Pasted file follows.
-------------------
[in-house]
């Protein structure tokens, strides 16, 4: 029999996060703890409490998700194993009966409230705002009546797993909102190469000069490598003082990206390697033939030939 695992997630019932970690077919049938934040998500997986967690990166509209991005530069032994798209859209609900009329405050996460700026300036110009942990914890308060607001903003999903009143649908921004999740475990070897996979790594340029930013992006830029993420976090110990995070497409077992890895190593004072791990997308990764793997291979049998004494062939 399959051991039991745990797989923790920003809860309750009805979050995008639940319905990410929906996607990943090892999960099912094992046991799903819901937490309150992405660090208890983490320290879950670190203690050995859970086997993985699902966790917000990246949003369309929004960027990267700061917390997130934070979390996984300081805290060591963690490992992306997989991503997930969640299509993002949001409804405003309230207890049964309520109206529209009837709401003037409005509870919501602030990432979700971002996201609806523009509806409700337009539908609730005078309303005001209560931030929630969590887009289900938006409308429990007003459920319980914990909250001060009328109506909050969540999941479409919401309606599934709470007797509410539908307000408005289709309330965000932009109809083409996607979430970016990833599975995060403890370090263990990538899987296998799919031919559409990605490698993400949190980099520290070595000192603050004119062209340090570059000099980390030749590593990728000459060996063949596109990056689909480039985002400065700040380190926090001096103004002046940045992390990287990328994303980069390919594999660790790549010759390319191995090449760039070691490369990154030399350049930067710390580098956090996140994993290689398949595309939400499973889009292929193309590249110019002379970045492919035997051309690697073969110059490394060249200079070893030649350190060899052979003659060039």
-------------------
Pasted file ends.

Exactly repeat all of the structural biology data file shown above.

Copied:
[in-house]
């Protein structure tokens, strides 16, 4: 029999996060703890409490998700194993009966409230705002009546797993909102190469000069490598003082990206390697033939030939 695992997630019932970690077919049938934040998500997986967690990166509209991005530069032994798209859209609900009329405050996460700026300036110009942990914890308060607001903003999903009143649908921004999740475990070897996979790594340029930013992006830029993420976090110990995070497409077992890895190593004072791990997308990764793997291979049998004494062939 399959051991039991745990797989923790920003809860309750009805979050995008639940319905990410929906996607990943090892999960099912094992046991799903819901937490309150992405660090208890983490320290879950670190203690050995859970086997993985699902966790917000990246949003369309929004960027990267700061917390997130934070979390996984300081805290060591963690490992992306997989991503997930969640299509993002949001409804405003309230207890049964309520109206529209009837709401003037409005509870919501602030990432979700971002996201609806523009509806409700337009539908609730005078309303005001209560931030929630969590887009289900938006409308429990007003459920319980914990909250001060009328109506909050969540999941479409919401309606599934709470007797509410539908307000408005289709309330965000932009109809083409996607979430970016990833599975995060403890370090263990990538899987296998799919031919559409990605490698993400949190980099520290070595000192603050004119062209340090570059000099980390030749590593990728000459060996063949596109990056689909480039985002400065700040380190926090001096103004002046940045992390990287990328994303980069390919594999660790790549010759390319191995090449760039070691490369990154030399350049930067710390580098956090996140994993290689398949595309939400499973889009292929193309590249110019002379970045492919035997051309690697073969110059490394060249200079070893030649350190060899052979003659060039």